The InBrace system was designed as a behind-the-teeth treatment modality that resolves the inconveniences of all previous versions of lingual appliances. The InBrace system significantly improves treatment efficiency and minimizes clinician intervention by using their proprietary Gentleforce™ technology to apply a new paradigm in orthodontic mechanics that has been termed Programmed Non-Sliding Mechanics (PNM). With PNM, light and continuous forces are generated from a shape memory change that is programmed into nickel-titanium (NiTi) archwires that are capable of simultaneously moving each tooth to their digitally planned position in all 6 degrees of freedom: in/out, up/down, rotation, tip, torque, and even open or closed spaces. This leads to automation in treatment and minimizes the need for clinician intervention. In contrast, sliding mechanics often relies on a more inefficient force mechanism, heavy and interrupted forces in order to overcome unpredictable frictional forces. Heavy and interrupted forces lead to undermining resorption, which is a more inefficient mode of tooth movement compared to the light and continuous forces used in PNM, which results in frontal resorption.17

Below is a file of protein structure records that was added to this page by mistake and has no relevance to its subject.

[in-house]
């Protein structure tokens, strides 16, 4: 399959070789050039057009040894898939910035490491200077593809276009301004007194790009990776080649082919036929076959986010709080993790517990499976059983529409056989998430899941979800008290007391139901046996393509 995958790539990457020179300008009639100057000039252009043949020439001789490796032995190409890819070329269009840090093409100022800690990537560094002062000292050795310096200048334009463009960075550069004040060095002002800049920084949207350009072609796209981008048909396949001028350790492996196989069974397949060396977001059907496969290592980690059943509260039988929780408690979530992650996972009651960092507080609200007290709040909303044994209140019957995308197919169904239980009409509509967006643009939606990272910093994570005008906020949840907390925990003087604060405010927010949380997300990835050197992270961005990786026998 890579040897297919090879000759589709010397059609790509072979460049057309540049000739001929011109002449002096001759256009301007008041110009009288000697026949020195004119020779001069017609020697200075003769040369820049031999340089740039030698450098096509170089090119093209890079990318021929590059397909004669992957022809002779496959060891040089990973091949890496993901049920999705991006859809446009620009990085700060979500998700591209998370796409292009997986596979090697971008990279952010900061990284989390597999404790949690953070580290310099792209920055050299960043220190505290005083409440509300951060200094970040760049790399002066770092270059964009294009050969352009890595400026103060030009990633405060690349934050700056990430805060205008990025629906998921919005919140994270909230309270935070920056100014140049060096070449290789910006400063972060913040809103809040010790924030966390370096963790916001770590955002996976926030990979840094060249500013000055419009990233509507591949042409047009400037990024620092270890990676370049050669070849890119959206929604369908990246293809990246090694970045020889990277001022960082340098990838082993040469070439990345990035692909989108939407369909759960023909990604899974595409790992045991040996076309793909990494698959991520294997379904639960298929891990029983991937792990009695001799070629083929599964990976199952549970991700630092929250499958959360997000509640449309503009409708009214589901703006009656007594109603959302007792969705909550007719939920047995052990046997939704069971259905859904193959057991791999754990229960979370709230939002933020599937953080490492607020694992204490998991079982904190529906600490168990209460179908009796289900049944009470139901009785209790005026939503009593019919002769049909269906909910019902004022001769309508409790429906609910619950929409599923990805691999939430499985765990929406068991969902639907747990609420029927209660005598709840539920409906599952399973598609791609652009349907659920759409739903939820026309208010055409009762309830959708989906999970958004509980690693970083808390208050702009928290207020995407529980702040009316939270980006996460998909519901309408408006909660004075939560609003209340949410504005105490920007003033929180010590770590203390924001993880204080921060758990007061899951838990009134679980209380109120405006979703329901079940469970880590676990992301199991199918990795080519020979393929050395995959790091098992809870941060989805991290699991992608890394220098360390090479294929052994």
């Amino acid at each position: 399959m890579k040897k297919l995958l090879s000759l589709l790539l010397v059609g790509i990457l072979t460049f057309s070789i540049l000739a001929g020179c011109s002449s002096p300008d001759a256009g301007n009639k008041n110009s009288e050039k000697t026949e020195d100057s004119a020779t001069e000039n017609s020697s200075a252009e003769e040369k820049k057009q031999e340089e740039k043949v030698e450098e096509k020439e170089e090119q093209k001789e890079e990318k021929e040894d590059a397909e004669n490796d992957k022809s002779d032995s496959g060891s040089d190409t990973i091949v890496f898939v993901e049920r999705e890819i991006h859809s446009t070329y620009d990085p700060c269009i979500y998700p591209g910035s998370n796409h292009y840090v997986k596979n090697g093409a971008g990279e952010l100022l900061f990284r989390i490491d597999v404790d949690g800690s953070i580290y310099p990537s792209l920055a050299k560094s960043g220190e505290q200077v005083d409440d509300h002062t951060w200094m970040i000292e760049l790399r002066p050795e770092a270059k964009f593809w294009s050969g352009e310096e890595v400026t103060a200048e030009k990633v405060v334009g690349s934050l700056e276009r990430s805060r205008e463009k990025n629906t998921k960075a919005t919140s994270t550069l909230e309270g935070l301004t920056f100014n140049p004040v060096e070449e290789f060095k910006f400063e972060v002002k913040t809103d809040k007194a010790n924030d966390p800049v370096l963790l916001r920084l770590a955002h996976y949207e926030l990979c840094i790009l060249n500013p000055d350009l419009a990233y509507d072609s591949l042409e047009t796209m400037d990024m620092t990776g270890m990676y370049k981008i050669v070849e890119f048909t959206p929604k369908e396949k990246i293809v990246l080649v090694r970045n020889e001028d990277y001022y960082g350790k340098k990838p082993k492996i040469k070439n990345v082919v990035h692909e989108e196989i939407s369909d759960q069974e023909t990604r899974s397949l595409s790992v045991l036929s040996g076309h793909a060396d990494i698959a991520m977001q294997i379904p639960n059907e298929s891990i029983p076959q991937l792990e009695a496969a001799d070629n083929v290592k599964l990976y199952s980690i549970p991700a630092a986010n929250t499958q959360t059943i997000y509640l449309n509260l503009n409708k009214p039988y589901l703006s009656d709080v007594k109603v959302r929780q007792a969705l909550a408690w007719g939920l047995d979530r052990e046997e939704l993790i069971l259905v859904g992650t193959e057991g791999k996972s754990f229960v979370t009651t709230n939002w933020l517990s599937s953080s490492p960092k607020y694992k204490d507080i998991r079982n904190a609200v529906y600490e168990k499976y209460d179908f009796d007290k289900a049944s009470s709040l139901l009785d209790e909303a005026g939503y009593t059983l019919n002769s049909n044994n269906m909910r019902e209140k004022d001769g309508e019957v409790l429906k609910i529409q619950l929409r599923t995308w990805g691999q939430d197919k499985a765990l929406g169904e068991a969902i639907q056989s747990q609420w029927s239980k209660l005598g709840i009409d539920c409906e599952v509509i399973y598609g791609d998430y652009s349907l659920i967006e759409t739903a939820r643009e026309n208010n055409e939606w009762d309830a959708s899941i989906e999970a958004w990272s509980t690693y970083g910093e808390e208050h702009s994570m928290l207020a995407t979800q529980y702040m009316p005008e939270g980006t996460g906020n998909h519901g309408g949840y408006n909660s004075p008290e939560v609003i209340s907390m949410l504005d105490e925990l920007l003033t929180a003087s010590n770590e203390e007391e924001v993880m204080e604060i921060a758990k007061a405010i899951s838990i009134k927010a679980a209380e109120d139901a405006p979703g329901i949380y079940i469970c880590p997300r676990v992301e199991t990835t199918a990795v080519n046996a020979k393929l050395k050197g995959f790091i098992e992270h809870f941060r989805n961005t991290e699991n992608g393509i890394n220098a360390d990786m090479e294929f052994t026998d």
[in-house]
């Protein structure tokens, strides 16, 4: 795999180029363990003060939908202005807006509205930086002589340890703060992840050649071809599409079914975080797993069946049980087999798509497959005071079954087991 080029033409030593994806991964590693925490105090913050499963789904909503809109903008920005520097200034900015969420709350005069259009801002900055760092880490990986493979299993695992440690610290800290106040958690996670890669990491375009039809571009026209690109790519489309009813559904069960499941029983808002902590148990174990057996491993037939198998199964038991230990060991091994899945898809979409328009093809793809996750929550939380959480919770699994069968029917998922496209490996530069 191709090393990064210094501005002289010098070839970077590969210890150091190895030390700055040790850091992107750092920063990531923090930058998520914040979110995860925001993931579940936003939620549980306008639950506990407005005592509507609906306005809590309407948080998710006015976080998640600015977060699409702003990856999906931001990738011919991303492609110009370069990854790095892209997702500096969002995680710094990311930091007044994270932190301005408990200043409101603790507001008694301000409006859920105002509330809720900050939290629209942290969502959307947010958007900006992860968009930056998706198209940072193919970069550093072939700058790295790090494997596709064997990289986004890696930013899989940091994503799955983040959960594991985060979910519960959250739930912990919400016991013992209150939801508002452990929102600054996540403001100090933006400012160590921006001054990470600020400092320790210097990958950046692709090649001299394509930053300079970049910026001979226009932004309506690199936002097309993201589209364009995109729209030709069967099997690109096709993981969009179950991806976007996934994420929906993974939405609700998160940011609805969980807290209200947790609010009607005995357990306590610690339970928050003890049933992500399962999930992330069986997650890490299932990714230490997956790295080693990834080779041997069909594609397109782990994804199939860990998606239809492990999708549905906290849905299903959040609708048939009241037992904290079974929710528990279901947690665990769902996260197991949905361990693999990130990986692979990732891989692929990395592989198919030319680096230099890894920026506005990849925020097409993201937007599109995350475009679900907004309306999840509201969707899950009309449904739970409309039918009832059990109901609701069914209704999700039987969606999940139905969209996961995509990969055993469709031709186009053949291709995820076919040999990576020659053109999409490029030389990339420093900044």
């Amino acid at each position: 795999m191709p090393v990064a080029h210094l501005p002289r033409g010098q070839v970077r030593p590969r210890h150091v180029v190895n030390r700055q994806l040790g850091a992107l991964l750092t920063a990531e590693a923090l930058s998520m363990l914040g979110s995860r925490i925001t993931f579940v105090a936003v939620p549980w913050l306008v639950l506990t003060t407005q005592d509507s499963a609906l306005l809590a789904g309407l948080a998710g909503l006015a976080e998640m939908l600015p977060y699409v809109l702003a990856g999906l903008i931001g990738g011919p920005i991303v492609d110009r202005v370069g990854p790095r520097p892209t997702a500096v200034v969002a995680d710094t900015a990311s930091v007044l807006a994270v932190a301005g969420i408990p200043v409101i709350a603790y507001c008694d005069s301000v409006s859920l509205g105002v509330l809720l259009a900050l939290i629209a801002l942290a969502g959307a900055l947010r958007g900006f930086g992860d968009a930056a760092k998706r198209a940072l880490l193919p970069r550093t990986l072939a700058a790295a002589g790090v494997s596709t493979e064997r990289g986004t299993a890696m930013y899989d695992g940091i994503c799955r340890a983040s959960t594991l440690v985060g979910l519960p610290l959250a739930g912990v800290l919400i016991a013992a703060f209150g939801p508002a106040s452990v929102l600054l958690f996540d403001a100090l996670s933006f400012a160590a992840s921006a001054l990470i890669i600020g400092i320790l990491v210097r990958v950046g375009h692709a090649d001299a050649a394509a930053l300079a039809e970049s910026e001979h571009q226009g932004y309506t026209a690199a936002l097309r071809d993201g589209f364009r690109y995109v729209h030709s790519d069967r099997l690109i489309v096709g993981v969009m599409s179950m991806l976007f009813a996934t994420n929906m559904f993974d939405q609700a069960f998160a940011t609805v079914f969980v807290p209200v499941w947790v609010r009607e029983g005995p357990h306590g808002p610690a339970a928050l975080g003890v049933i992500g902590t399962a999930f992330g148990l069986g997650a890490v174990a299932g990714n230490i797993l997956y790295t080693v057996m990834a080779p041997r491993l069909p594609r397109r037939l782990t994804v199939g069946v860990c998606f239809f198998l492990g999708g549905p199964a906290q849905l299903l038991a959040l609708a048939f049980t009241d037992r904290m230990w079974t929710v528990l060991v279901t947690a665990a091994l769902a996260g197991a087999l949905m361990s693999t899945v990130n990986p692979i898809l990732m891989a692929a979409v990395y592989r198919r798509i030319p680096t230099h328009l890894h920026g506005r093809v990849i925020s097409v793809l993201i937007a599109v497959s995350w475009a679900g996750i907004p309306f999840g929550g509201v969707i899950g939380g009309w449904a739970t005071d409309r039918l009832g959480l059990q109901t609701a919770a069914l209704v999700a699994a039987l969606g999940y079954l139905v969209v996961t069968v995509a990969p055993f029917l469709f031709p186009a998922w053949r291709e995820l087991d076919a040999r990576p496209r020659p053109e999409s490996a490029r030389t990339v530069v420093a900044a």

Designed for efficiency

Another component of PNM that improves treatment efficiency is the InBrace appliance design. The InBrace archwire, termed a Smartwire®, is a programmed, multi-loop, NiTi archwire that is custom designed and digitally produced for each patient using the provider’s approved InBrace Digital Setup. Smartwires are comprised of two types of customized loop systems: Locking Loops and Interproximal Loops (Figure 1).

Figures 1 and 2: 1. InBrace Smartwires have two customized loop systems – Locking Loops and Interproximal Loops. 2. The Locking Loop (blue) does not slide, resulting in friction-free tooth movement

Locking Loops are designed to fit within the InBrace bracket, and it is surrounded by walls on the mesial and distal surfaces, unlike a traditional edgewise bracket with a horizontal slot. Because of the interaction of the Locking Loop with the mesial and distal walls of the bracket, the Locking Loop does not slide when opening or closing spaces resulting in friction-free tooth movement (Figure 2). This non-sliding and friction-free tooth movement potentially improves treatment efficiency by removing the unpredictable force loss due to the variable of friction.18 In addition, Locking Loops create a third-order couple with the InBrace brackets, resulting in torque expression from the beginning of treatment.5